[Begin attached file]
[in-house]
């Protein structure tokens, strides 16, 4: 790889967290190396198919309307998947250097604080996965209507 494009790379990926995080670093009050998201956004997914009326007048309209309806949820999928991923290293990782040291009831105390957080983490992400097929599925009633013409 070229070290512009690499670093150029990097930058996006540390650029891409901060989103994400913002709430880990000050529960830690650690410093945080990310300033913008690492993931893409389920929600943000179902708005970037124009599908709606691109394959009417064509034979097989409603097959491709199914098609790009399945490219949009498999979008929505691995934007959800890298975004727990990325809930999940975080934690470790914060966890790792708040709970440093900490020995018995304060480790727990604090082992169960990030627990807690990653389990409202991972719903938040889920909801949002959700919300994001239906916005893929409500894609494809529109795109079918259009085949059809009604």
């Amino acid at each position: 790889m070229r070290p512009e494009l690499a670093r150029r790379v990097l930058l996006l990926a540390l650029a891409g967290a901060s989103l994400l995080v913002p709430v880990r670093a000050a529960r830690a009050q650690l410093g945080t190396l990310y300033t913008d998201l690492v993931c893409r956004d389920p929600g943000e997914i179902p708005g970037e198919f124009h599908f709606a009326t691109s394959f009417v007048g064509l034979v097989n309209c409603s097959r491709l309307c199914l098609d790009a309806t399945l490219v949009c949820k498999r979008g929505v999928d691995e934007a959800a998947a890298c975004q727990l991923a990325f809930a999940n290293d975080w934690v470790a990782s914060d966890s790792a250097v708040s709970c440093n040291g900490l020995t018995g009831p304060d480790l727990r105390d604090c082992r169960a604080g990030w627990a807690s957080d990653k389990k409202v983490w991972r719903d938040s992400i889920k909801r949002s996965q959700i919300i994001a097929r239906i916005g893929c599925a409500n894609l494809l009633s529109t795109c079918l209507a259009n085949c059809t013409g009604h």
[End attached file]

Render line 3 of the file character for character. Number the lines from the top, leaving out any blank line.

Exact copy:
């Amino acid at each position: 790889m070229r070290p512009e494009l690499a670093r150029r790379v990097l930058l996006l990926a540390l650029a891409g967290a901060s989103l994400l995080v913002p709430v880990r670093a000050a529960r830690a009050q650690l410093g945080t190396l990310y300033t913008d998201l690492v993931c893409r956004d389920p929600g943000e997914i179902p708005g970037e198919f124009h599908f709606a009326t691109s394959f009417v007048g064509l034979v097989n309209c409603s097959r491709l309307c199914l098609d790009a309806t399945l490219v949009c949820k498999r979008g929505v999928d691995e934007a959800a998947a890298c975004q727990l991923a990325f809930a999940n290293d975080w934690v470790a990782s914060d966890s790792a250097v708040s709970c440093n040291g900490l020995t018995g009831p304060d480790l727990r105390d604090c082992r169960a604080g990030w627990a807690s957080d990653k389990k409202v983490w991972r719903d938040s992400i889920k909801r949002s996965q959700i919300i994001a097929r239906i916005g893929c599925a409500n894609l494809l009633s529109t795109c079918l209507a259009n085949c059809t013409g009604h």